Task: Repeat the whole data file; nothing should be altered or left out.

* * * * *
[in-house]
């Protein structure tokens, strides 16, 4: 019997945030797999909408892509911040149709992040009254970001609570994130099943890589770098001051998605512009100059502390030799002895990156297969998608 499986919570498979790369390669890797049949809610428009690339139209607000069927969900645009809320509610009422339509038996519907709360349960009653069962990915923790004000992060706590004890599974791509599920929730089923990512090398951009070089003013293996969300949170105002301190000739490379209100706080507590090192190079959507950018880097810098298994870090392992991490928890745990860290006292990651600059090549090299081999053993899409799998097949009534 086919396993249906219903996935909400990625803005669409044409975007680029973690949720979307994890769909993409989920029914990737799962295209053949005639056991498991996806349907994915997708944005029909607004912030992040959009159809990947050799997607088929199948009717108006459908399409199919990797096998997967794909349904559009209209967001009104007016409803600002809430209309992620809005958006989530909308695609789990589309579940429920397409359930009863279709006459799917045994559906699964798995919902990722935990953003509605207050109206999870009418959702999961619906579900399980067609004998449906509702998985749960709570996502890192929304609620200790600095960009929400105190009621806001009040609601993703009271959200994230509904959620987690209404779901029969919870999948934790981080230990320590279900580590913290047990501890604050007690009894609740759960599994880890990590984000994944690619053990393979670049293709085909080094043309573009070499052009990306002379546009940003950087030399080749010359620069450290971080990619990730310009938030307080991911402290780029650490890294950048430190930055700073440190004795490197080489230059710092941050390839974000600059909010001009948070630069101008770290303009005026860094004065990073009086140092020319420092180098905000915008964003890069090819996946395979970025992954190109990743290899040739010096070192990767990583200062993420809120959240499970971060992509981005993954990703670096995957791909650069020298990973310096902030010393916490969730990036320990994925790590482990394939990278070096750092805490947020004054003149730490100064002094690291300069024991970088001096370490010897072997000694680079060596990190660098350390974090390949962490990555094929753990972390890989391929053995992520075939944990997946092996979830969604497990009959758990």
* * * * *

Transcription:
[in-house]
């Protein structure tokens, strides 16, 4: 019997945030797999909408892509911040149709992040009254970001609570994130099943890589770098001051998605512009100059502390030799002895990156297969998608 499986919570498979790369390669890797049949809610428009690339139209607000069927969900645009809320509610009422339509038996519907709360349960009653069962990915923790004000992060706590004890599974791509599920929730089923990512090398951009070089003013293996969300949170105002301190000739490379209100706080507590090192190079959507950018880097810098298994870090392992991490928890745990860290006292990651600059090549090299081999053993899409799998097949009534 086919396993249906219903996935909400990625803005669409044409975007680029973690949720979307994890769909993409989920029914990737799962295209053949005639056991498991996806349907994915997708944005029909607004912030992040959009159809990947050799997607088929199948009717108006459908399409199919990797096998997967794909349904559009209209967001009104007016409803600002809430209309992620809005958006989530909308695609789990589309579940429920397409359930009863279709006459799917045994559906699964798995919902990722935990953003509605207050109206999870009418959702999961619906579900399980067609004998449906509702998985749960709570996502890192929304609620200790600095960009929400105190009621806001009040609601993703009271959200994230509904959620987690209404779901029969919870999948934790981080230990320590279900580590913290047990501890604050007690009894609740759960599994880890990590984000994944690619053990393979670049293709085909080094043309573009070499052009990306002379546009940003950087030399080749010359620069450290971080990619990730310009938030307080991911402290780029650490890294950048430190930055700073440190004795490197080489230059710092941050390839974000600059909010001009948070630069101008770290303009005026860094004065990073009086140092020319420092180098905000915008964003890069090819996946395979970025992954190109990743290899040739010096070192990767990583200062993420809120959240499970971060992509981005993954990703670096995957791909650069020298990973310096902030010393916490969730990036320990994925790590482990394939990278070096750092805490947020004054003149730490100064002094690291300069024991970088001096370490010897072997000694680079060596990190660098350390974090390949962490990555094929753990972390890989391929053995992520075939944990997946092996979830969604497990009959758990």